For me, I am glad that I ignored all of the noise and speculation and doubts that can surround a company as it moves through large acquisitions and transformational change. Abbott Labs' share price came under pressure and then went for a nice ride.

In this article I had asked or suggested, Can You Add To Your Quality Dividend Growth Stocks When They're Down, Because They're Down? Well, I did add to ABT on a couple of occasions in 2016 and 2017 (without any evaluation) and that one worked out more than well. This is our largest holding by value thanks to those additions. The stock value is even greater than the high flyers known as Microsoft and Texas Instruments.

That averaging down without evaluation certainly worked well with Walmart and Nike and a couple of others. That strategy has yet to pay off with the perpetual 'losers' CVS and Walgreens.

What about that UTX and Raytheon Merger?

Obviously, that's a massive event for shareholders of both companies. It is the partnership of 2 very profitable companies, both with dividend growth histories. And in fact, Raytheon is also in the Vanguard Dividend Appreciation fund.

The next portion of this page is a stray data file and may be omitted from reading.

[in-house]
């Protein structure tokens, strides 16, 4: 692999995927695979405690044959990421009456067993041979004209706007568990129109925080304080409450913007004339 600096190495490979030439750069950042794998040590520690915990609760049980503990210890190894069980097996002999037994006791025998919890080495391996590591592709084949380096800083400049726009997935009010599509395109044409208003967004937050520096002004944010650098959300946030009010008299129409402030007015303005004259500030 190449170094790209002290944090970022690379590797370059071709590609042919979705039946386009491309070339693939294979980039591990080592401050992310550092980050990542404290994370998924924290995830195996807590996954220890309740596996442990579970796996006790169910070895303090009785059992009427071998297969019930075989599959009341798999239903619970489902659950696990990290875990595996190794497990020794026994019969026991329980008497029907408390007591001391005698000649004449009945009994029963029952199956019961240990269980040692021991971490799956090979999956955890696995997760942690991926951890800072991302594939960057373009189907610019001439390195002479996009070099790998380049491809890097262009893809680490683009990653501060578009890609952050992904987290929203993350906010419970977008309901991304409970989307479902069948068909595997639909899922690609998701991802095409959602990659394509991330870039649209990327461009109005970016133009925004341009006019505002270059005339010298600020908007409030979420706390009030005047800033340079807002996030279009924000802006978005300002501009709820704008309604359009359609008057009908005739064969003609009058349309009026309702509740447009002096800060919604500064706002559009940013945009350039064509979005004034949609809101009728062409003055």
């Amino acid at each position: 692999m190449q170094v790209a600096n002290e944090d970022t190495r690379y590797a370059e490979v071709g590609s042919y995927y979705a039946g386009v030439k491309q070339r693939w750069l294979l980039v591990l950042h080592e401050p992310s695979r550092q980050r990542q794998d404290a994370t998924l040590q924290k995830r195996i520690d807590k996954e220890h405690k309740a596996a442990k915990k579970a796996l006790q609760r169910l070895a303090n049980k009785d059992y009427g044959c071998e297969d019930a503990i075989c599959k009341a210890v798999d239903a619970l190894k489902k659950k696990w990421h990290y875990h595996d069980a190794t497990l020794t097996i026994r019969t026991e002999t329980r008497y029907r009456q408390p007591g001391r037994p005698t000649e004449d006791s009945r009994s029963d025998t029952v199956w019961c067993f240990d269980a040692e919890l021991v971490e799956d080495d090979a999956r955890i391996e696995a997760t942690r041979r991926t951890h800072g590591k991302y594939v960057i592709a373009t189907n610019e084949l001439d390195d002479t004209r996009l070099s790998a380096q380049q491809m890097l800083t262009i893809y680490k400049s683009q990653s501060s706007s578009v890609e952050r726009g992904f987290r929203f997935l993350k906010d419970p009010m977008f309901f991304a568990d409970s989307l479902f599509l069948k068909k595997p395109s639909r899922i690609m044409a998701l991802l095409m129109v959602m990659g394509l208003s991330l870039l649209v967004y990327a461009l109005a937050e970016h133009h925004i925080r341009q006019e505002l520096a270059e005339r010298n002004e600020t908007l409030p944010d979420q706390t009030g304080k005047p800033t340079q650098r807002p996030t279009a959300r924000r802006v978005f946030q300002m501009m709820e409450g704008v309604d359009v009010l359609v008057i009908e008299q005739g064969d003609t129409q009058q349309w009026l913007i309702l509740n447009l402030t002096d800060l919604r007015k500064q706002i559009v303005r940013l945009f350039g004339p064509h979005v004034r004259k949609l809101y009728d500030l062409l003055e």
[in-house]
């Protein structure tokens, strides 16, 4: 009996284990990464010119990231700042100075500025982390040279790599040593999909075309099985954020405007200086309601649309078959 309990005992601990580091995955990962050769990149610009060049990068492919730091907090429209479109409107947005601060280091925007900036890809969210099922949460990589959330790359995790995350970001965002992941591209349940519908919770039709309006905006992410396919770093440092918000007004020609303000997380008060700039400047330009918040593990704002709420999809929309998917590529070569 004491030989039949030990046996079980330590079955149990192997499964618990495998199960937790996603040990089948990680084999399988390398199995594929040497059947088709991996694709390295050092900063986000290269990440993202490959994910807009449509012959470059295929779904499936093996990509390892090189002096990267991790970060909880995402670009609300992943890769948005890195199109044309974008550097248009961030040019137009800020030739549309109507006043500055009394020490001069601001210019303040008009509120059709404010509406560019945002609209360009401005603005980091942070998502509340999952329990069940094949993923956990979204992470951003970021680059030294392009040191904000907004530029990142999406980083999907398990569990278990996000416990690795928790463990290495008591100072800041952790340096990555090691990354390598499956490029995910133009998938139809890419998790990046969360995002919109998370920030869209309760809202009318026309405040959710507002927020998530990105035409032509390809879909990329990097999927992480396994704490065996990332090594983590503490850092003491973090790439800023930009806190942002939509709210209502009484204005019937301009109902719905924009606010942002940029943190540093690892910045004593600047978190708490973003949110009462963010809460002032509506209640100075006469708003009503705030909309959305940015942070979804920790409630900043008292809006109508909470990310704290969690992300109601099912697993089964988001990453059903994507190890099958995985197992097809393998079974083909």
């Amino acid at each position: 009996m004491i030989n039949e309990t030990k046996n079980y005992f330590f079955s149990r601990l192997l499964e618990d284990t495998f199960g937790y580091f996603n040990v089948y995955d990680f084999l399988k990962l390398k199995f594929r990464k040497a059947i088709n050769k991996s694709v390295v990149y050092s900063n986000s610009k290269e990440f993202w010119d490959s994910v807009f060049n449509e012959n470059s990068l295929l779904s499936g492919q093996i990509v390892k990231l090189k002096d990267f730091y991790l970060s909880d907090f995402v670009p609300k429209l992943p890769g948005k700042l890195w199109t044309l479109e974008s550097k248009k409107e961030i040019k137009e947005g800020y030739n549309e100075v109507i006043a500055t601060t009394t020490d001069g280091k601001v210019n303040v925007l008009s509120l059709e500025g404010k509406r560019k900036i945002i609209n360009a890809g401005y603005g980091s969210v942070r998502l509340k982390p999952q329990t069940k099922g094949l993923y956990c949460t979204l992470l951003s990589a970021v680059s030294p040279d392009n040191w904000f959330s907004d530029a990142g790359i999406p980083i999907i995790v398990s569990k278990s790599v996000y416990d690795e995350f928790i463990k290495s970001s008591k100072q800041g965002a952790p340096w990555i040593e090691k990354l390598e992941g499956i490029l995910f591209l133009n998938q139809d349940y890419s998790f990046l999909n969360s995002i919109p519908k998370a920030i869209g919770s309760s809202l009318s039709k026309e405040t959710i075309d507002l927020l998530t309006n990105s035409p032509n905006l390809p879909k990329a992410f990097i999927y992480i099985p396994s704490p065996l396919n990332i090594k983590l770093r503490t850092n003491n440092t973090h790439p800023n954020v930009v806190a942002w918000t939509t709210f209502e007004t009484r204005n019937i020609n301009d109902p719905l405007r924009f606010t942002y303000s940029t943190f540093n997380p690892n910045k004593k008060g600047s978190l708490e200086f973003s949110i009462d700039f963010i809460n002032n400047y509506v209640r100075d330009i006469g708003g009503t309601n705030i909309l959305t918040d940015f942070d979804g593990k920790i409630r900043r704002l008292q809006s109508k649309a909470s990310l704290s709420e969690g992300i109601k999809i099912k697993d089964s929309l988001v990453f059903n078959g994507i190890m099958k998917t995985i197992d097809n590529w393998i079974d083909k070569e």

I'll ignore this news too, just as I ignored all of the above (and the volumes that I did not have the time and space to show). What would I know as a retail investor? I have no expertise in the sector. And not even the managers of the new company know how things will work out. The analysts only take their best guess. I'll stick by management, once again. I'll stick by my evaluation process (trusting the Dividend Achievers Index methodology).

I am able to ignore all of the news and events. I think that running away from companies every time there is trouble or doubt or major change is not a good investment approach. The success of index-based investing over active management is that it is rules-based, not emotion-based or based on speculation. An index does not run away thanks to news or uncertainty. An investor who owns a stock portfolio can apply that same discipline.

I can't imagine the number of hours it would take for an active manager to stay on top of 15 stocks. It would be near impossible to stay on top of 25 or 30 companies. And in the end could an investor really know those business operations well enough? Could we be an industry expert in several sectors? That would be more than a challenge. We'd spin ourselves into the ground.